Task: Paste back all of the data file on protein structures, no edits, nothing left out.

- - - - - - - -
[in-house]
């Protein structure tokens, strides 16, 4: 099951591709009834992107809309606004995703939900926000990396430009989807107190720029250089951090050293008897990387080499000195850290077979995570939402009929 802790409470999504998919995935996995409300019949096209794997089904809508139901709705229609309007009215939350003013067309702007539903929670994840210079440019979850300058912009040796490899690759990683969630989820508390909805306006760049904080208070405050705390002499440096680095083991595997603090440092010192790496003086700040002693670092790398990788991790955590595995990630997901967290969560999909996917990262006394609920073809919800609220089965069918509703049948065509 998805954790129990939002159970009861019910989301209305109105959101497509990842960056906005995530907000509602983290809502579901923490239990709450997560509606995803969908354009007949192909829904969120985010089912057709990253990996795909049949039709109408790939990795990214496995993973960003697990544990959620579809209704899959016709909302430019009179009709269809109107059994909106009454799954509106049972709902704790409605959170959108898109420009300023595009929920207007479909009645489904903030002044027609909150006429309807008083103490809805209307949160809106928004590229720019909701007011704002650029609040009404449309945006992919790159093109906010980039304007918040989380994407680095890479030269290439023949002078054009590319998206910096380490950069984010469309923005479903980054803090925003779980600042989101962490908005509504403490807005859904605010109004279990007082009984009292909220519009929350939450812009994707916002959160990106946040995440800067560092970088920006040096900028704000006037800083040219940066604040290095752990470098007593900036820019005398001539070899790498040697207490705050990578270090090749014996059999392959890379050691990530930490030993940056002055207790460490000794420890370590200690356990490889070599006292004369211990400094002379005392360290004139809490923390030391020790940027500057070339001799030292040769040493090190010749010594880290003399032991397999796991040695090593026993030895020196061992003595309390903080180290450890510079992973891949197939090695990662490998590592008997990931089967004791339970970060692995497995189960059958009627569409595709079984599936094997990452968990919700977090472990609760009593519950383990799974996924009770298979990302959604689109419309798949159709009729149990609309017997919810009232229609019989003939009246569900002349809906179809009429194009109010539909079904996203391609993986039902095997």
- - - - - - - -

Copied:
[in-house]
């Protein structure tokens, strides 16, 4: 099951591709009834992107809309606004995703939900926000990396430009989807107190720029250089951090050293008897990387080499000195850290077979995570939402009929 802790409470999504998919995935996995409300019949096209794997089904809508139901709705229609309007009215939350003013067309702007539903929670994840210079440019979850300058912009040796490899690759990683969630989820508390909805306006760049904080208070405050705390002499440096680095083991595997603090440092010192790496003086700040002693670092790398990788991790955590595995990630997901967290969560999909996917990262006394609920073809919800609220089965069918509703049948065509 998805954790129990939002159970009861019910989301209305109105959101497509990842960056906005995530907000509602983290809502579901923490239990709450997560509606995803969908354009007949192909829904969120985010089912057709990253990996795909049949039709109408790939990795990214496995993973960003697990544990959620579809209704899959016709909302430019009179009709269809109107059994909106009454799954509106049972709902704790409605959170959108898109420009300023595009929920207007479909009645489904903030002044027609909150006429309807008083103490809805209307949160809106928004590229720019909701007011704002650029609040009404449309945006992919790159093109906010980039304007918040989380994407680095890479030269290439023949002078054009590319998206910096380490950069984010469309923005479903980054803090925003779980600042989101962490908005509504403490807005859904605010109004279990007082009984009292909220519009929350939450812009994707916002959160990106946040995440800067560092970088920006040096900028704000006037800083040219940066604040290095752990470098007593900036820019005398001539070899790498040697207490705050990578270090090749014996059999392959890379050691990530930490030993940056002055207790460490000794420890370590200690356990490889070599006292004369211990400094002379005392360290004139809490923390030391020790940027500057070339001799030292040769040493090190010749010594880290003399032991397999796991040695090593026993030895020196061992003595309390903080180290450890510079992973891949197939090695990662490998590592008997990931089967004791339970970060692995497995189960059958009627569409595709079984599936094997990452968990919700977090472990609760009593519950383990799974996924009770298979990302959604689109419309798949159709009729149990609309017997919810009232229609019989003939009246569900002349809906179809009429194009109010539909079904996203391609993986039902095997």